This tornado crossed Wolfe lake and caused extensive damage. Hundreds of trees were downed, falling onto vehicles and cottages, crashing through their roofs and walls. One cottage reportedly had most of its windows shattered, and was ‘blown’ off of its foundation and destroyed. Boats and docks were overturned or blown out of the lake and some tossed onto the land. At one property, a canoe was sent flying through the air and was left wrapped around a tree.
Figure 1 depicts the surface observations at 5:00 pm EDT, which shows a low pressure system in southern Quebec with a cold front extending into southern Ontario and a warm front into eastern Ontario. The cold front became the focus for thunderstorms throughout the afternoon, which ultimately led to this F1 tornado.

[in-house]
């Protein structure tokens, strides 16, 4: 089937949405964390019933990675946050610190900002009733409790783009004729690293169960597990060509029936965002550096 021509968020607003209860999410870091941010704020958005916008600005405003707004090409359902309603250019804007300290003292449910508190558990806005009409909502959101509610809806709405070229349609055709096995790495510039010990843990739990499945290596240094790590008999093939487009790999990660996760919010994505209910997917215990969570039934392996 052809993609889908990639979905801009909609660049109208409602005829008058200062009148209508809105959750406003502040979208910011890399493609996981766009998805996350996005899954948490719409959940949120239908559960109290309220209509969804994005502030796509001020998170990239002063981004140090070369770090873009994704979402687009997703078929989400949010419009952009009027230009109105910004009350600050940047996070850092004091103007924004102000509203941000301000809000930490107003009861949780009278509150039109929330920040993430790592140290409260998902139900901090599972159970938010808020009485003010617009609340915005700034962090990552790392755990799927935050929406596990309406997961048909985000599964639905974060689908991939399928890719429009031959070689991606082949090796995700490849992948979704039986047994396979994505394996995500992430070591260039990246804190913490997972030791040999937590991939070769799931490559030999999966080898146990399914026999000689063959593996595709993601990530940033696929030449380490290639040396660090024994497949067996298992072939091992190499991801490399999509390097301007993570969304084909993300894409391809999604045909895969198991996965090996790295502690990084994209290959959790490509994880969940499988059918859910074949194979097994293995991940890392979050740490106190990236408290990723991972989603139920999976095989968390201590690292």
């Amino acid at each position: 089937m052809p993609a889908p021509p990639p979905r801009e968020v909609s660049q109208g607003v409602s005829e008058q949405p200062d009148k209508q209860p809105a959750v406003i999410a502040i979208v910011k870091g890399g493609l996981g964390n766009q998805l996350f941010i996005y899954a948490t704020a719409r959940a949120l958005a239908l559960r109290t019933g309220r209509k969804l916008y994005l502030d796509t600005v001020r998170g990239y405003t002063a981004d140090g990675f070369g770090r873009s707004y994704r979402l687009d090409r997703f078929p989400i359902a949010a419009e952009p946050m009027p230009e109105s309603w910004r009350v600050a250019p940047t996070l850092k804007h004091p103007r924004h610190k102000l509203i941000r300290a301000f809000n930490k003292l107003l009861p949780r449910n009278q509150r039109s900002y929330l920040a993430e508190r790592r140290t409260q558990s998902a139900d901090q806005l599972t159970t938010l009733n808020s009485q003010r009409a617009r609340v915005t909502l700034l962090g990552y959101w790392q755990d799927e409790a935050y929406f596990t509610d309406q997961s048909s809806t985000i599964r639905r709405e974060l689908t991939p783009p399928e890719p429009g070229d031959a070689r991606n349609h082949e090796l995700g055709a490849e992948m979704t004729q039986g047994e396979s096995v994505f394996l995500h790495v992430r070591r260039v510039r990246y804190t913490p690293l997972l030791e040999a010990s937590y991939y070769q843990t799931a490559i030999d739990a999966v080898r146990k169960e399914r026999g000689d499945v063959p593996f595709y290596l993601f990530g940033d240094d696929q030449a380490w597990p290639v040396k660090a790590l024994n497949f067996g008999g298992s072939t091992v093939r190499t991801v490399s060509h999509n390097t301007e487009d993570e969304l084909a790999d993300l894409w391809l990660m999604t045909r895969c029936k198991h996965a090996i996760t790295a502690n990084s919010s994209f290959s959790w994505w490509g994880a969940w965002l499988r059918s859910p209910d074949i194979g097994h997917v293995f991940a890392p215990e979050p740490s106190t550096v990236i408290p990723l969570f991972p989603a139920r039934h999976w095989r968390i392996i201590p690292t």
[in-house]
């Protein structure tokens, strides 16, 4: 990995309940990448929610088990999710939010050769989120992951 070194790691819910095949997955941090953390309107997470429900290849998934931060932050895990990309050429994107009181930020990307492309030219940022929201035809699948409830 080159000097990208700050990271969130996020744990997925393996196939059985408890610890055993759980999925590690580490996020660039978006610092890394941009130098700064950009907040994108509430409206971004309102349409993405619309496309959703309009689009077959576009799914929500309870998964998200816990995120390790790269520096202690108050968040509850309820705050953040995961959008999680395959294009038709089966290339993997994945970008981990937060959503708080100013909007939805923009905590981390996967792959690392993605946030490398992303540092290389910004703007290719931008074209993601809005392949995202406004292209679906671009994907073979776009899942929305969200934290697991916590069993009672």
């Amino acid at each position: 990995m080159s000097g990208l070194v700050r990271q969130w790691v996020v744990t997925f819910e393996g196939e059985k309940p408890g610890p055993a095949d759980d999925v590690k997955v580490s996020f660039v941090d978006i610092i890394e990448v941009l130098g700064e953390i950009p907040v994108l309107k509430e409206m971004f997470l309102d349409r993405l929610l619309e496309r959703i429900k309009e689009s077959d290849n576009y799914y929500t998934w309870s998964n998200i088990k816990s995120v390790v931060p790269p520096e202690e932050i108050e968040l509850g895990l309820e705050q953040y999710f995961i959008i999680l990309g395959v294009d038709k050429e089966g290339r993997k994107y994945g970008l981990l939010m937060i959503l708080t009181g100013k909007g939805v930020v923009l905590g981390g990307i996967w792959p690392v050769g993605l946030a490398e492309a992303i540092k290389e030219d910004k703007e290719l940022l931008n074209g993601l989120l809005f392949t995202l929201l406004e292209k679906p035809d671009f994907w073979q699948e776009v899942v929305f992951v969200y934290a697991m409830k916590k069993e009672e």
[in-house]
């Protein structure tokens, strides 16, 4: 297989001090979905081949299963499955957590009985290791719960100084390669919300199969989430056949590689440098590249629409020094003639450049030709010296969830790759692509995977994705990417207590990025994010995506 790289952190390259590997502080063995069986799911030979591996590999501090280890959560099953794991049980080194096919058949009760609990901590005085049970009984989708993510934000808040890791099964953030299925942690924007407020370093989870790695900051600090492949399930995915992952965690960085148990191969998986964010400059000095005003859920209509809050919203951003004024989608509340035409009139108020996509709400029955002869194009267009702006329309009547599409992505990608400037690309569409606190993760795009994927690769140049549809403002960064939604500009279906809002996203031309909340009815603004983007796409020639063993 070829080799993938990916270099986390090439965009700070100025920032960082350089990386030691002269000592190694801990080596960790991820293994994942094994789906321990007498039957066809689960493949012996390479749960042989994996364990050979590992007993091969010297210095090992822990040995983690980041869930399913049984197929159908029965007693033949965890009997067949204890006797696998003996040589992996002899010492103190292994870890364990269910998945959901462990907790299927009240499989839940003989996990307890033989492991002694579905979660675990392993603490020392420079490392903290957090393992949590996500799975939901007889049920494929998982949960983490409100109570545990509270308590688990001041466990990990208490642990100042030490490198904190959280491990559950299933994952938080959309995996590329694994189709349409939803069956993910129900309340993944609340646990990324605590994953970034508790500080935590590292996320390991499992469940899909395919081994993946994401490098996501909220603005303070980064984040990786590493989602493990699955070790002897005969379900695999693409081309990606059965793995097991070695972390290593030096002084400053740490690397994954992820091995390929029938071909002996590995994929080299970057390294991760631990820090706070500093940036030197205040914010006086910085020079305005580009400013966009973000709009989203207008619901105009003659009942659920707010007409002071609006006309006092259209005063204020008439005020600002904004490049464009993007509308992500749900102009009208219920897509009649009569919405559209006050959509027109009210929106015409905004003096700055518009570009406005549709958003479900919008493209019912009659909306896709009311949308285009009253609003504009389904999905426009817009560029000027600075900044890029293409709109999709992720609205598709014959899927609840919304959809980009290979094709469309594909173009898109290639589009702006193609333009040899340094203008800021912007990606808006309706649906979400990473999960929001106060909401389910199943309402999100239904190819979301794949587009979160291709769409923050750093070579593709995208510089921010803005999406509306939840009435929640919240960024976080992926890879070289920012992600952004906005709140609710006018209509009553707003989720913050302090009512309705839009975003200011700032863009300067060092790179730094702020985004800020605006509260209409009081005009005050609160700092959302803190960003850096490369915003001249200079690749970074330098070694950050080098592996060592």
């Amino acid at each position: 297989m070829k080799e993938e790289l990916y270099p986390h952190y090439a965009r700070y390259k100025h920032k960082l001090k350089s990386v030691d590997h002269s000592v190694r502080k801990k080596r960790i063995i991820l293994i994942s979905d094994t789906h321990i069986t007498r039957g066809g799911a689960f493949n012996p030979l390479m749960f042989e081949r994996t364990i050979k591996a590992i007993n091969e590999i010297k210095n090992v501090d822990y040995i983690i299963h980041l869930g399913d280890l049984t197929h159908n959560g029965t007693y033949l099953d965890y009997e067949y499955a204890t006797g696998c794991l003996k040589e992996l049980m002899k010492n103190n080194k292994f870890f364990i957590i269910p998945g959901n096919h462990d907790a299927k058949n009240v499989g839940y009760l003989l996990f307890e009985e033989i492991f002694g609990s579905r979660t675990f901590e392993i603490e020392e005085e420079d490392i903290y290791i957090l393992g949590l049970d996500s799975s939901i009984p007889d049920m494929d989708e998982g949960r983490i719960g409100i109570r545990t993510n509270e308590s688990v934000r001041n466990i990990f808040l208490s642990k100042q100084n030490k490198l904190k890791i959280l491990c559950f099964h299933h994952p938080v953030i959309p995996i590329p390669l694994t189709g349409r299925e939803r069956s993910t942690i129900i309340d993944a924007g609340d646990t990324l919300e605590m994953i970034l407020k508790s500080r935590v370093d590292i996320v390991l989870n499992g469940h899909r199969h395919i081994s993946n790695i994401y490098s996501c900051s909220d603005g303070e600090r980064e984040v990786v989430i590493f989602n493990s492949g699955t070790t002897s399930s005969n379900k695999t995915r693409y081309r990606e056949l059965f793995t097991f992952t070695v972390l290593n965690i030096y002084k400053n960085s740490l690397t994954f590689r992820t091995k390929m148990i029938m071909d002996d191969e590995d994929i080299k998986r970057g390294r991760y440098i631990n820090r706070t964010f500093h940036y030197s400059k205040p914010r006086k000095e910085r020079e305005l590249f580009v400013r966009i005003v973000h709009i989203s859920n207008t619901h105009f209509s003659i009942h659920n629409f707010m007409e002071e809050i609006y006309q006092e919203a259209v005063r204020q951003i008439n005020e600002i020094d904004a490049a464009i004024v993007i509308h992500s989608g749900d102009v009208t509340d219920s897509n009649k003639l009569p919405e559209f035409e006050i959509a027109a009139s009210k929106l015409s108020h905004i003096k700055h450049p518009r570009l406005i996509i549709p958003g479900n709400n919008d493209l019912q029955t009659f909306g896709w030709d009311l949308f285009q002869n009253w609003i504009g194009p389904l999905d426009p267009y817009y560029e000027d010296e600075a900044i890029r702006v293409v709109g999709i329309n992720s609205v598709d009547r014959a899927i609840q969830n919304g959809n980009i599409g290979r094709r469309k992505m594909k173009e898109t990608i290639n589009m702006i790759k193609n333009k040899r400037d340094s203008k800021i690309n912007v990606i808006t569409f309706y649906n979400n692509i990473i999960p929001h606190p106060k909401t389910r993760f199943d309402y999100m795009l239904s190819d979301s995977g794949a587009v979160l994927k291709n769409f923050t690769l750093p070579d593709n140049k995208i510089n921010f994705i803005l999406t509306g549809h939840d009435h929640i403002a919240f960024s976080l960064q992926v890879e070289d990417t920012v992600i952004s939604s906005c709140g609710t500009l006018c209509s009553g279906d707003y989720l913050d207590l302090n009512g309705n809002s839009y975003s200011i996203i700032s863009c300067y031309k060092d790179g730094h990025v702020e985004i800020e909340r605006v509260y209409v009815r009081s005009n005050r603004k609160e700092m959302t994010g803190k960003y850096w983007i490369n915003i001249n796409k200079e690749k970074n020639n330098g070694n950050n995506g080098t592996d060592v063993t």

According to Environment and Climate Change Canada (2018), an F1 tornado touched down at 6:30 pm EDT near Wolfe Lake, ON. The path and width of the tornado was not documented by ECCC. The tornado caused no fatalities or injuries.
NWS Weather Prediction Center Surface Analysis Archive. (2017). Surface analysis 21Z Tue Aug 26 2003. Retrieved from: https://www.wpc.ncep.noaa.gov/archives/web_pages/sfc/sfc_archive.php
Environment and Climate Change Canada Data. (2018). Canadian National Tornado Database: Verified Events (1980-2009) – Public. Retrieved from: http://donnees.ec.gc.ca/data/weather/products/canadian-national-tornado-database-verified-events-1980-2009-public/